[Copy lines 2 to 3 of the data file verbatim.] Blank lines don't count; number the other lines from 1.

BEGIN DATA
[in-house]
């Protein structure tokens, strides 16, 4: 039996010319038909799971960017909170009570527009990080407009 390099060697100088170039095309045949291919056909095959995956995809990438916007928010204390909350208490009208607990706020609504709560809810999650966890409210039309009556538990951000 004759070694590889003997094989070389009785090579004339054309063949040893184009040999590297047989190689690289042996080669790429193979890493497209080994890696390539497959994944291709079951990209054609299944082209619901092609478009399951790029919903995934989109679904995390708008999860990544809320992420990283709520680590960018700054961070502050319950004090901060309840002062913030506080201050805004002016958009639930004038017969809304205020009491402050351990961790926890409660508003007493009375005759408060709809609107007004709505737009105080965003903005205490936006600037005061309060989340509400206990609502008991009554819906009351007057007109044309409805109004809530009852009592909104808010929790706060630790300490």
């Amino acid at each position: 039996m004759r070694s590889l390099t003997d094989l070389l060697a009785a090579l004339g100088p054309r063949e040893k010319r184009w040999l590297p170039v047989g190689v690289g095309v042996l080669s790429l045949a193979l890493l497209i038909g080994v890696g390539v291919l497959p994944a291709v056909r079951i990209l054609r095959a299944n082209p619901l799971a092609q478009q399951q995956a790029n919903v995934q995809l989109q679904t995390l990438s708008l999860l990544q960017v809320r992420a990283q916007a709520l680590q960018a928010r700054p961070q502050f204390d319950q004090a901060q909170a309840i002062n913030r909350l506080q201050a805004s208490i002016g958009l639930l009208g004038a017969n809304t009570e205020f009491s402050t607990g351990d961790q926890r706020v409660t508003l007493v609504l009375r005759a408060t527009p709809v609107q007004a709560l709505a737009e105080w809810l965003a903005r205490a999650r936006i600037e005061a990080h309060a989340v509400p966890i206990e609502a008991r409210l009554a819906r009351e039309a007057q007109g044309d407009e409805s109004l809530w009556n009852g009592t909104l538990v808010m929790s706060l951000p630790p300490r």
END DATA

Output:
């Protein structure tokens, strides 16, 4: 039996010319038909799971960017909170009570527009990080407009 390099060697100088170039095309045949291919056909095959995956995809990438916007928010204390909350208490009208607990706020609504709560809810999650966890409210039309009556538990951000 004759070694590889003997094989070389009785090579004339054309063949040893184009040999590297047989190689690289042996080669790429193979890493497209080994890696390539497959994944291709079951990209054609299944082209619901092609478009399951790029919903995934989109679904995390708008999860990544809320992420990283709520680590960018700054961070502050319950004090901060309840002062913030506080201050805004002016958009639930004038017969809304205020009491402050351990961790926890409660508003007493009375005759408060709809609107007004709505737009105080965003903005205490936006600037005061309060989340509400206990609502008991009554819906009351007057007109044309409805109004809530009852009592909104808010929790706060630790300490």
């Amino acid at each position: 039996m004759r070694s590889l390099t003997d094989l070389l060697a009785a090579l004339g100088p054309r063949e040893k010319r184009w040999l590297p170039v047989g190689v690289g095309v042996l080669s790429l045949a193979l890493l497209i038909g080994v890696g390539v291919l497959p994944a291709v056909r079951i990209l054609r095959a299944n082209p619901l799971a092609q478009q399951q995956a790029n919903v995934q995809l989109q679904t995390l990438s708008l999860l990544q960017v809320r992420a990283q916007a709520l680590q960018a928010r700054p961070q502050f204390d319950q004090a901060q909170a309840i002062n913030r909350l506080q201050a805004s208490i002016g958009l639930l009208g004038a017969n809304t009570e205020f009491s402050t607990g351990d961790q926890r706020v409660t508003l007493v609504l009375r005759a408060t527009p709809v609107q007004a709560l709505a737009e105080w809810l965003a903005r205490a999650r936006i600037e005061a990080h309060a989340v509400p966890i206990e609502a008991r409210l009554a819906r009351e039309a007057q007109g044309d407009e409805s109004l809530w009556n009852g009592t909104l538990v808010m929790s706060l951000p630790p300490r």